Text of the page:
This has been a busy week for the markets. Price action, asset flows in and out of various segments, bond yields, you name it, things were on the move. One particular spot stood out: Brazil.
The economically and politically embattled South American country—one that has made countless headlines about corruption scandals involving every level of the government—went to the polls on Sunday, Oct. 7, to elect a new president.
That vote yielded a significant lead for far-right candidate Jair Bolsonaro, who now battles the second-most-popular candidate, left-leaning Fernando Haddad, for a simple majority in a second runoff vote on Oct. 28.
The outcome of the first round of the election buoyed Brazil ETFs across the board. The largest of these funds, the iShares MSCI Brazil ETF (EWZ), has rallied more than 21% in the past week, according to our data. Two other Brazil equity ETFs were also among the week’s top performers:
“We see Bolsonaro’s unexpectedly strong showing in the first round leading to a near-term rally in Brazilian assets, given his economic team’s perceived market-friendly orientation,” BlackRock’s Isabelle Mateos y Lago said in a blog this week.
She noted that much of the market reaction centered on Bolsonaro’s apparent commitment to reform—the same ongoing reform agenda that has helped Brazil begin to stage an economic recovery in recent months.
EWZ tracks a market-cap-weighted index of Brazil companies covering the entire market-cap spectrum. The fund is big—relative to its peers—with $6.7 billion in total assets, and it’s hugely liquid, trading on average more than $1.1 billion a day. EWZ costs 0.62% in expense ratio, or $62 per $10,000 invested.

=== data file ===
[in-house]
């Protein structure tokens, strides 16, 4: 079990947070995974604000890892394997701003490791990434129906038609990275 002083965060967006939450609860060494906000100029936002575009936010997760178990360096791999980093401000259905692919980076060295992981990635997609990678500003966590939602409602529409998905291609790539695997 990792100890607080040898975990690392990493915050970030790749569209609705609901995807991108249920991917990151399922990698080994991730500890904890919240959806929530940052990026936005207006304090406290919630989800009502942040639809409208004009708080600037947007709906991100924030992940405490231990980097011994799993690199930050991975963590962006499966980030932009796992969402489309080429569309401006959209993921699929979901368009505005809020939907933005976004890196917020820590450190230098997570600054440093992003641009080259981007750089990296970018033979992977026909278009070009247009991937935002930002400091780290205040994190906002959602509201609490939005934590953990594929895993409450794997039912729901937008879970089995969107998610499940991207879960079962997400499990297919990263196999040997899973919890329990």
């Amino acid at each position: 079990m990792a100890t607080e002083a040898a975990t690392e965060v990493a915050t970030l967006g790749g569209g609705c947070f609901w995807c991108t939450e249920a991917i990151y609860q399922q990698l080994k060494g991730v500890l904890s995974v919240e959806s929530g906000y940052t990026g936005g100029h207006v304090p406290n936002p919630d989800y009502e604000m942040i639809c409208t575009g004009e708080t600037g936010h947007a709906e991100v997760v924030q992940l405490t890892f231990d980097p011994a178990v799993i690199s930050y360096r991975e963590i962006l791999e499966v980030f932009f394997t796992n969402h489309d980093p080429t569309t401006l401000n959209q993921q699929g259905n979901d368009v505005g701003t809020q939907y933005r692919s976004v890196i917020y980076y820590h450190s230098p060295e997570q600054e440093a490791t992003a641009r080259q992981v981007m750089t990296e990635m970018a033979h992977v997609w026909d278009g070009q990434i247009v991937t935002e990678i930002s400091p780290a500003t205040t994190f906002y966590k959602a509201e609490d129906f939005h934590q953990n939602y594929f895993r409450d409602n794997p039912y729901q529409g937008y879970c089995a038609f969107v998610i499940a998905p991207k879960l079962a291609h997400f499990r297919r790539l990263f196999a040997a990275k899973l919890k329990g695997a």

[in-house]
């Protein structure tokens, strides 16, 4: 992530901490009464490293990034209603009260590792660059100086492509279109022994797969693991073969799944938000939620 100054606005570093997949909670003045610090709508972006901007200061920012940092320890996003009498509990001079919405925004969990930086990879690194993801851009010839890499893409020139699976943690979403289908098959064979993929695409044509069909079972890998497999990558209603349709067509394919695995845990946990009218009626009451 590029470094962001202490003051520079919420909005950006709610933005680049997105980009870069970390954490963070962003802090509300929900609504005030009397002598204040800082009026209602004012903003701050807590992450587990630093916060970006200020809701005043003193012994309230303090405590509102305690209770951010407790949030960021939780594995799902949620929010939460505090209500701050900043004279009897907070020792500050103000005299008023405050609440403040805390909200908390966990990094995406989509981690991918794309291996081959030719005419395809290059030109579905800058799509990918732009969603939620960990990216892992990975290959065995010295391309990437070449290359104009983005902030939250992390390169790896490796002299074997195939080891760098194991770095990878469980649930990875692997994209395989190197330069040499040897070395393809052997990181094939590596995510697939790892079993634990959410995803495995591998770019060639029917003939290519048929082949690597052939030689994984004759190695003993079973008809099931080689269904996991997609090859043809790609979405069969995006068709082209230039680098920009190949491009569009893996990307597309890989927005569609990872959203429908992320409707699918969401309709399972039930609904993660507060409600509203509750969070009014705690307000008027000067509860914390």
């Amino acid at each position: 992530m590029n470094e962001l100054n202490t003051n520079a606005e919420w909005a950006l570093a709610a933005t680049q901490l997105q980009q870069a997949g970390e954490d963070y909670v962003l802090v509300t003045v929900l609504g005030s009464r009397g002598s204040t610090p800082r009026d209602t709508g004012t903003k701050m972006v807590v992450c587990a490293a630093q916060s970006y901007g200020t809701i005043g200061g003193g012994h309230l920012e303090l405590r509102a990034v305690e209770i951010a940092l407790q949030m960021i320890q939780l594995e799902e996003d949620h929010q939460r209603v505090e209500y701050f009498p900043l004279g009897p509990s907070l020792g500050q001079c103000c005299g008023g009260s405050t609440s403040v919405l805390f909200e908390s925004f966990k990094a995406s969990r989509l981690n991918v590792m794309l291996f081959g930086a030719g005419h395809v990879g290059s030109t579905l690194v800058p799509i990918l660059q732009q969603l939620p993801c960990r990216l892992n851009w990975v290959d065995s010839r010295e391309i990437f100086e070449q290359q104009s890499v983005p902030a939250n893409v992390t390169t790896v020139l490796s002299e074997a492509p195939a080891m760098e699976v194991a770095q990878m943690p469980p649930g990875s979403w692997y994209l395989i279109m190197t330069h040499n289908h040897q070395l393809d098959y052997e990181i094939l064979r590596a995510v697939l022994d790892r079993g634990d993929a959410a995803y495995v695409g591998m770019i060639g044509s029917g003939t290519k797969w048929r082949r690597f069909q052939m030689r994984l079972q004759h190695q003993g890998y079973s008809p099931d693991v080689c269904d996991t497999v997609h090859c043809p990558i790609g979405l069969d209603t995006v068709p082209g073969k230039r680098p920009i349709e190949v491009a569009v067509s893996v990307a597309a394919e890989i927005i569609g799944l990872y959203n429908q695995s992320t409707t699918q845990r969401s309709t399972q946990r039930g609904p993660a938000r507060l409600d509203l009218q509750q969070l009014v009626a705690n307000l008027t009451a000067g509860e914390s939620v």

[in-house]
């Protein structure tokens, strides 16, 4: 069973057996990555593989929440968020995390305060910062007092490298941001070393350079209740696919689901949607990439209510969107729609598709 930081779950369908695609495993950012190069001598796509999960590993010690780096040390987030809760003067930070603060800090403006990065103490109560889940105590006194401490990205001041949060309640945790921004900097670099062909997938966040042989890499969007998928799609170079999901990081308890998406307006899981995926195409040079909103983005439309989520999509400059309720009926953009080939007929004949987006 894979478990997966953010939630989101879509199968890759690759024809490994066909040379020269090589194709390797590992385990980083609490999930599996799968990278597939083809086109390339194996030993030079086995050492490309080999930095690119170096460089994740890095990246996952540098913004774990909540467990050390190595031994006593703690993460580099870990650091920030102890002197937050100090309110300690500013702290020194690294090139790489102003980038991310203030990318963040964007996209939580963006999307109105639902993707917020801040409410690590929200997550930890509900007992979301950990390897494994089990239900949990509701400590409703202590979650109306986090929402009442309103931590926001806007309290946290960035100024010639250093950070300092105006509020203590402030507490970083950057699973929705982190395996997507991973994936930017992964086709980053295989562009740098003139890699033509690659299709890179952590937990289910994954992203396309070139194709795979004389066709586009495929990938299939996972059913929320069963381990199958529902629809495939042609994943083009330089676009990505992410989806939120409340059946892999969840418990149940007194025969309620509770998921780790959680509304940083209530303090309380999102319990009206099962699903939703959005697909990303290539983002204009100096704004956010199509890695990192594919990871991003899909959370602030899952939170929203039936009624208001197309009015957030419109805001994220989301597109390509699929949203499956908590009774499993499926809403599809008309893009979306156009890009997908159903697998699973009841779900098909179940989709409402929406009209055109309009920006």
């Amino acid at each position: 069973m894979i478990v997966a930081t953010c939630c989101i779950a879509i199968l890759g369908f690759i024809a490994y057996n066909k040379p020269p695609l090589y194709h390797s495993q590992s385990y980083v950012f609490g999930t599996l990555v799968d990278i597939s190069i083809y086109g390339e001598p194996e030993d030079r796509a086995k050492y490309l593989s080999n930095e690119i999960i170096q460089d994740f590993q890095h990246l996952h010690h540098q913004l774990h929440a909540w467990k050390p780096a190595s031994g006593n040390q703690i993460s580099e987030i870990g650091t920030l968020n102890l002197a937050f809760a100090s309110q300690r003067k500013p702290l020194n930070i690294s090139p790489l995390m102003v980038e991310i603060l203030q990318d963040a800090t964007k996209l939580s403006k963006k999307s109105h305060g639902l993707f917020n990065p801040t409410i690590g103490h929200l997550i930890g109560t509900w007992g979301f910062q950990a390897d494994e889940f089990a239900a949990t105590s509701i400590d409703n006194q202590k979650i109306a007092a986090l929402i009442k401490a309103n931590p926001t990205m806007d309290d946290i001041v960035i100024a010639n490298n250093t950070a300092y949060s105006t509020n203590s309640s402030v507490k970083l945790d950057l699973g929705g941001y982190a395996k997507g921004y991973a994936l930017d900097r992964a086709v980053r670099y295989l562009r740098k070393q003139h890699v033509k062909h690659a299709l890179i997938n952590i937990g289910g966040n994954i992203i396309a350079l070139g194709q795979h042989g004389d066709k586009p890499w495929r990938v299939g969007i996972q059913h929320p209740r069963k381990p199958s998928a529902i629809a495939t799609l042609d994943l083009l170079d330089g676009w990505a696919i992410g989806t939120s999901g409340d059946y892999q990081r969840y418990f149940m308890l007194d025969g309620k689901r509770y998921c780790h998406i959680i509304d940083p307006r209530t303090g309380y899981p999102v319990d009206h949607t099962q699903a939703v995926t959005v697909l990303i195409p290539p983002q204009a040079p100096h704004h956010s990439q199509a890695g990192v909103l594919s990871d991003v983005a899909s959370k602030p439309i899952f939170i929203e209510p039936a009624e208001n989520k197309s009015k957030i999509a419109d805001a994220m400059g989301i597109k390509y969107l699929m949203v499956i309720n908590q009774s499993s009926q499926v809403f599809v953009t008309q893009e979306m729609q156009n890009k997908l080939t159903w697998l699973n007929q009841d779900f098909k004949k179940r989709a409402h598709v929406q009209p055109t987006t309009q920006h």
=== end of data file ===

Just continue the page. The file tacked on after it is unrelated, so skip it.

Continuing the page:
Plenty Of Risks Ahead
While recent gains have been notable for Brazil ETFs in general, EWZ and its counterparts have had a tough go this year, and remain in the red for 2018, as the chart below shows:
Chart courtesy of StockCharts.com
“Brazilian assets’ longer-term prospects will hinge on the new government’s ability to implement reforms,” Mateos y Lago said, noting the government’s need to tackle Brazil’s “debt dynamics.”
“The Brazilian economy remains in a fragile state despite recovering from a 2015-2016 recession,” she said. “The conclusion of the Brazilian election will mark the end of a string of contentious Latin American political matches. We remain risk-on and see the lifting of political clouds in emerging markets supporting the long-term case for EM assets.”
This week’s rally in EWZ has been met by muted asset flows, according to our data.
Contact Cinthia Murphy at [email protected]